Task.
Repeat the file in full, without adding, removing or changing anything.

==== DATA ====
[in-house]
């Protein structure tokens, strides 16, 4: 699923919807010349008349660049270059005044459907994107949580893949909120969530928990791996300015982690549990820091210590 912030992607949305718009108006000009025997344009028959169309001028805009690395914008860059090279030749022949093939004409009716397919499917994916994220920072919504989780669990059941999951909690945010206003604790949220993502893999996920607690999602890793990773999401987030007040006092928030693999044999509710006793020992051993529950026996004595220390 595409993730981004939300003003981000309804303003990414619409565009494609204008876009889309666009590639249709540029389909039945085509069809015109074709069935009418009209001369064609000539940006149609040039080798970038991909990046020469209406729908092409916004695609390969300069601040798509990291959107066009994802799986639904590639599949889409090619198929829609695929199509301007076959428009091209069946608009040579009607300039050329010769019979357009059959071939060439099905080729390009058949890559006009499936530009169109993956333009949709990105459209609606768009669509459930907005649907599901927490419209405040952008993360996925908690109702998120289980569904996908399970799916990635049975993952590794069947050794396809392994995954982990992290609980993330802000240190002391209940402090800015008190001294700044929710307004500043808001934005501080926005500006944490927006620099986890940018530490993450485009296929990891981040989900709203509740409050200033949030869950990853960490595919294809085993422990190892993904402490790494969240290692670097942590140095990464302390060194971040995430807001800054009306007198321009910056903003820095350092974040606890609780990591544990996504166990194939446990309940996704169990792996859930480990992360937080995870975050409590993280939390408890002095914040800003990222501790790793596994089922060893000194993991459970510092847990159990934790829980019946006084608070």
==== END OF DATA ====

[in-house]
């Protein structure tokens, strides 16, 4: 699923919807010349008349660049270059005044459907994107949580893949909120969530928990791996300015982690549990820091210590 912030992607949305718009108006000009025997344009028959169309001028805009690395914008860059090279030749022949093939004409009716397919499917994916994220920072919504989780669990059941999951909690945010206003604790949220993502893999996920607690999602890793990773999401987030007040006092928030693999044999509710006793020992051993529950026996004595220390 595409993730981004939300003003981000309804303003990414619409565009494609204008876009889309666009590639249709540029389909039945085509069809015109074709069935009418009209001369064609000539940006149609040039080798970038991909990046020469209406729908092409916004695609390969300069601040798509990291959107066009994802799986639904590639599949889409090619198929829609695929199509301007076959428009091209069946608009040579009607300039050329010769019979357009059959071939060439099905080729390009058949890559006009499936530009169109993956333009949709990105459209609606768009669509459930907005649907599901927490419209405040952008993360996925908690109702998120289980569904996908399970799916990635049975993952590794069947050794396809392994995954982990992290609980993330802000240190002391209940402090800015008190001294700044929710307004500043808001934005501080926005500006944490927006620099986890940018530490993450485009296929990891981040989900709203509740409050200033949030869950990853960490595919294809085993422990190892993904402490790494969240290692670097942590140095990464302390060194971040995430807001800054009306007198321009910056903003820095350092974040606890609780990591544990996504166990194939446990309940996704169990792996859930480990992360937080995870975050409590993280939390408890002095914040800003990222501790790793596994089922060893000194993991459970510092847990159990934790829980019946006084608070």